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  • FIRST POST
    • Ed-1
    • By Ed-1 6th Aug 18, 9:37 PM
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    Ed-1
    If you own a share of a property, can you rent the other share?
    • #1
    • 6th Aug 18, 9:37 PM
    If you own a share of a property, can you rent the other share? 6th Aug 18 at 9:37 PM
    If I own 40% of a property and someone else owns the other 60%, and I live in the property, can the other person set up a tenancy agreement for me to rent the 60% from them?
Page 1
    • Comms69
    • By Comms69 6th Aug 18, 9:40 PM
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    Comms69
    • #2
    • 6th Aug 18, 9:40 PM
    • #2
    • 6th Aug 18, 9:40 PM
    If I own 40% of a property and someone else owns the other 60%, and I live in the property, can the other person set up a tenancy agreement for me to rent the 60% from them?
    Originally posted by Ed-1
    In theory yes.

    But you wouldnít have to agree; if both parties are private owners then both have the same rights of occupation.
    • Ed-1
    • By Ed-1 6th Aug 18, 10:58 PM
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    Ed-1
    • #3
    • 6th Aug 18, 10:58 PM
    • #3
    • 6th Aug 18, 10:58 PM
    In theory yes.

    But you wouldnít have to agree; if both parties are private owners then both have the same rights of occupation.
    Originally posted by Comms69
    Who is rent legally due to? Just the landlord named on the tenancy agreement or all owners of the property?
    • Comms69
    • By Comms69 6th Aug 18, 11:06 PM
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    Comms69
    • #4
    • 6th Aug 18, 11:06 PM
    • #4
    • 6th Aug 18, 11:06 PM
    Who is rent legally due to? Just the landlord named on the tenancy agreement or all owners of the property?
    Originally posted by Ed-1
    Itís very confusing what you mean.

    Please provide a thorough description on your circumstances.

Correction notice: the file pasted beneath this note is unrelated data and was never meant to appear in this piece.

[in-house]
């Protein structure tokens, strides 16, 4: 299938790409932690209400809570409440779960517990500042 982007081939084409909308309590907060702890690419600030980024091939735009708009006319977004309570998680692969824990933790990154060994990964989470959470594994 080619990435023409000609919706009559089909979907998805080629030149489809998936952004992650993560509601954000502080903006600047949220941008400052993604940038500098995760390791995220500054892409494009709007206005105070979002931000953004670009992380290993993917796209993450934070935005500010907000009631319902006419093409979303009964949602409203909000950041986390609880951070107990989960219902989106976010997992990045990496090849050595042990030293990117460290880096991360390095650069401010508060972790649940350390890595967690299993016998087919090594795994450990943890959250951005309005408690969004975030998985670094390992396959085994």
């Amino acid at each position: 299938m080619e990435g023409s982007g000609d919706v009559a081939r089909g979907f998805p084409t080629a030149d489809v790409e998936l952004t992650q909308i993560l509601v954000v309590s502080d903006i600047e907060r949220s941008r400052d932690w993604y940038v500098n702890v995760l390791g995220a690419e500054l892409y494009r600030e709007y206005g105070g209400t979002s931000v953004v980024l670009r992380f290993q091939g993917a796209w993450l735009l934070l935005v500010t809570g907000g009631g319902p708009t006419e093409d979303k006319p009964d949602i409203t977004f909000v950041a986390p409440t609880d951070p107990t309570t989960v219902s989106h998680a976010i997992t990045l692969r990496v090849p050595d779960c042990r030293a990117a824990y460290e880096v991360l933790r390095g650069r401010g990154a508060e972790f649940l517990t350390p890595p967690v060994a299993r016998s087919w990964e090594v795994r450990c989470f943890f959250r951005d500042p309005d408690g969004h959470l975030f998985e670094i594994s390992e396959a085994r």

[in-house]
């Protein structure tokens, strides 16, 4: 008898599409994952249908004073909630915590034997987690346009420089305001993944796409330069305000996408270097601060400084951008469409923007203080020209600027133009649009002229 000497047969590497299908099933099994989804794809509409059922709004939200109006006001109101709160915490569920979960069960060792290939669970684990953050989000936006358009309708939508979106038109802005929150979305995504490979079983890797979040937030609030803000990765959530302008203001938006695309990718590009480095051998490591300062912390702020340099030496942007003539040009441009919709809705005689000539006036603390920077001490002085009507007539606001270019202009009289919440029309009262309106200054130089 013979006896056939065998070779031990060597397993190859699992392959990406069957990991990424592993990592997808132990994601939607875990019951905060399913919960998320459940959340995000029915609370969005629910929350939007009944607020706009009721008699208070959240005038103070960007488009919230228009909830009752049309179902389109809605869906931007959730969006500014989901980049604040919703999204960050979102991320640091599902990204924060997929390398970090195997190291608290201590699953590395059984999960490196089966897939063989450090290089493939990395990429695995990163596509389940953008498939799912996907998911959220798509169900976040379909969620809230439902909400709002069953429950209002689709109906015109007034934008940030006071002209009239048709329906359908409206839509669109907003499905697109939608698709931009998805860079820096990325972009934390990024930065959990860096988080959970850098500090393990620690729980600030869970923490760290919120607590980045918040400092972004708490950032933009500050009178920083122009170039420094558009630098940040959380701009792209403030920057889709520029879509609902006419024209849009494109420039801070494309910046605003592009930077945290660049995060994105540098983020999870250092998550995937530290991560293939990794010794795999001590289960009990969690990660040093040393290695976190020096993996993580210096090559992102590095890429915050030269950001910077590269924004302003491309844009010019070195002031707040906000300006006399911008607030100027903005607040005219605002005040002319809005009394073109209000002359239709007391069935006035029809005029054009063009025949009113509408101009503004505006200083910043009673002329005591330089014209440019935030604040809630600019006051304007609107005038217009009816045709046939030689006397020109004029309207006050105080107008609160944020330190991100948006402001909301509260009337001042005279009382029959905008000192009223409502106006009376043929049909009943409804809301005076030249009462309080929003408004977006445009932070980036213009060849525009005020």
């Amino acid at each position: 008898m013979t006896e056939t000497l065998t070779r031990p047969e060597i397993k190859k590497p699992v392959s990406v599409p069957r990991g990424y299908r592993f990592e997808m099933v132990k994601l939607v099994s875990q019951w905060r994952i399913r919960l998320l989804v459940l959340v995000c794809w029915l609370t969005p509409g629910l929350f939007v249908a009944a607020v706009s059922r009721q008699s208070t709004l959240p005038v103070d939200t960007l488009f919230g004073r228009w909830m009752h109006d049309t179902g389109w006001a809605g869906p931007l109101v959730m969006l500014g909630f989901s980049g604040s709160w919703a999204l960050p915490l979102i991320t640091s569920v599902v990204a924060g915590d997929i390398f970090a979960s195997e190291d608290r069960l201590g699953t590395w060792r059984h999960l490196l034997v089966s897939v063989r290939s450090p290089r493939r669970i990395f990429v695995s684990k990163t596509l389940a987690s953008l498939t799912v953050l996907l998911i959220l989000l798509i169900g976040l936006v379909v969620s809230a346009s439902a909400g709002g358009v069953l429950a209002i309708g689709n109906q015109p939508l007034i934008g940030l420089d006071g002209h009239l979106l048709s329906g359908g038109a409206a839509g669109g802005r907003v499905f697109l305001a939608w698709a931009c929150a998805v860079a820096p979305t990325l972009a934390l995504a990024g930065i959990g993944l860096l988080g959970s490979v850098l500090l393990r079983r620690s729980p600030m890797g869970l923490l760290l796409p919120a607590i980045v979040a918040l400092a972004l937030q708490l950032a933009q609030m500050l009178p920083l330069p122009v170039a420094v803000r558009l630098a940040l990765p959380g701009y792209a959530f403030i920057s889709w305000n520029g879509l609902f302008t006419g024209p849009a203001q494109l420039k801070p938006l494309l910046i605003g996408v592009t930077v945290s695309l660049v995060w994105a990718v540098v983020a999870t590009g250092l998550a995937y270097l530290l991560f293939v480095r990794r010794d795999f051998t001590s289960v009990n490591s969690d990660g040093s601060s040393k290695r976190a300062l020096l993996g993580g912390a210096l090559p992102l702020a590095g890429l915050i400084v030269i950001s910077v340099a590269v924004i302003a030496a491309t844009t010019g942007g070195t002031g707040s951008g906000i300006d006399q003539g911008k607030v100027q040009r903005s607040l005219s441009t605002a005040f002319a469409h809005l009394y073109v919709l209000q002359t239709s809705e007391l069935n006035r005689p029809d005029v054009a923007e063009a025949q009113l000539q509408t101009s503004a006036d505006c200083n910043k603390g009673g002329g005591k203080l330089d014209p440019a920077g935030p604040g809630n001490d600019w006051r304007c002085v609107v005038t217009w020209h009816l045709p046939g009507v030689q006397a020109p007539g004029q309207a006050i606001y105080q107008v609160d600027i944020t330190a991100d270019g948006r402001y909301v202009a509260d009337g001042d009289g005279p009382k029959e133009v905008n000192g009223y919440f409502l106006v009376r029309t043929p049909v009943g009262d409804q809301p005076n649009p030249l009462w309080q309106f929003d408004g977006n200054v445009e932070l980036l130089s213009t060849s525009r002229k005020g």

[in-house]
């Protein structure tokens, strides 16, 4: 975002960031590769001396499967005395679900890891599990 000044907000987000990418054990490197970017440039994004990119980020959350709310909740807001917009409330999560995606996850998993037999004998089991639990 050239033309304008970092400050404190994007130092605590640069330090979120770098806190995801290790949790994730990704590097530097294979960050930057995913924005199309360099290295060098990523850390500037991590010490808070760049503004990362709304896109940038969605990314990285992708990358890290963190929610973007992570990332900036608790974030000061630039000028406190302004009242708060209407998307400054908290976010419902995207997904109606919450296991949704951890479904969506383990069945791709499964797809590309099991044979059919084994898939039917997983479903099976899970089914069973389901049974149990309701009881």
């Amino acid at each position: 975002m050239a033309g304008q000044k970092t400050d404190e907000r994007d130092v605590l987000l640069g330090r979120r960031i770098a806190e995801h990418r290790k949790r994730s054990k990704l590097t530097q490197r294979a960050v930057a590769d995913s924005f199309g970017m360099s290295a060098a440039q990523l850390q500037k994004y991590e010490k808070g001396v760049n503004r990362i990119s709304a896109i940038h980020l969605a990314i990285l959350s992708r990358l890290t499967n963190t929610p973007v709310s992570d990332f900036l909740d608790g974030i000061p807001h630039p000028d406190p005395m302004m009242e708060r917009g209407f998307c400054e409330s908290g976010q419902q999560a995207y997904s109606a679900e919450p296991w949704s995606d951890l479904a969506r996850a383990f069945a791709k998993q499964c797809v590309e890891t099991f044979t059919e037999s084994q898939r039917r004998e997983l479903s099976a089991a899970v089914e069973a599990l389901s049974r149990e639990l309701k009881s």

• Ed-1
    • By Ed-1 6th Aug 18, 11:17 PM
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    Ed-1
    • #5
    • 6th Aug 18, 11:17 PM
    • #5
    • 6th Aug 18, 11:17 PM
    It!!!8217;s very confusing what you mean.

    Please provide a thorough description on your circumstances.
    Originally posted by Comms69
    Well, tax implications for jointly-owned property - but not by spouses or civil partner are:

    Where you receive income from property in the UK, that income is taxed as part of the profits of your property rental business.

    In a straightforward case where you own a property jointly with another person (for example, friends, business partners, parent and child or brother and sister) and the property is let out, your share of the rental profits or losses will usually be based on the share of the property you own. Unless you agree a different allocation - this is explained further below.

    Example:
    Alice and Jim are friends and invest in a flat together. Alice owns 60% of the property and Jim the remaining 40%.

    The property is let out and in the tax year rental income is £8,400 and allowable expenses £4,600. This results in a profit of £3,800. The profit is shared as follows:

    Alice (60%): £2,280
    Jim (40%): £1,520

    https://www.gov.uk/guidance/income-tax-when-you-rent-out-a-property-case-studies

    But if Jim was the one renting the property (for example Alice may have bought the house originally and Jim is "staircasing" as and when he can afford to buy shares of it from Alice), he isn't due any of the rent as he is renting Alice's share. Alice doesn't live in the property (even though she has a right to) - the pair have agreed a tenancy for Jim to pay Alice for allowing him to live in it by himself.
    Last edited by Ed-1; 06-08-2018 at 11:19 PM.
    • Comms69
    • By Comms69 7th Aug 18, 12:22 AM
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    Comms69
    • #6
    • 7th Aug 18, 12:22 AM
    • #6
    • 7th Aug 18, 12:22 AM
    You know where I said explain YOUR circumstances? How did you translate that to a mediocre lesson on taxation?

    In any case. Iím asking why you ( Jim ) would voluntarily pay rent?

    That aside Alicev would treat it as any other income.

    What I donít understand is what your second post related to ( hence asking for information about you; not Alice and Jim ) - rent would be due to Alice?...
    • 00ec25
    • By 00ec25 7th Aug 18, 12:39 AM
    • 6,812 Posts
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    00ec25
    • #7
    • 7th Aug 18, 12:39 AM
    • #7
    • 7th Aug 18, 12:39 AM
    You know where I said explain YOUR circumstances? How did you translate that to a mediocre lesson on taxation? .
    Originally posted by Comms69
    take a look at his posting history. There is a clear theme. I have given up replying to his "scenarios"
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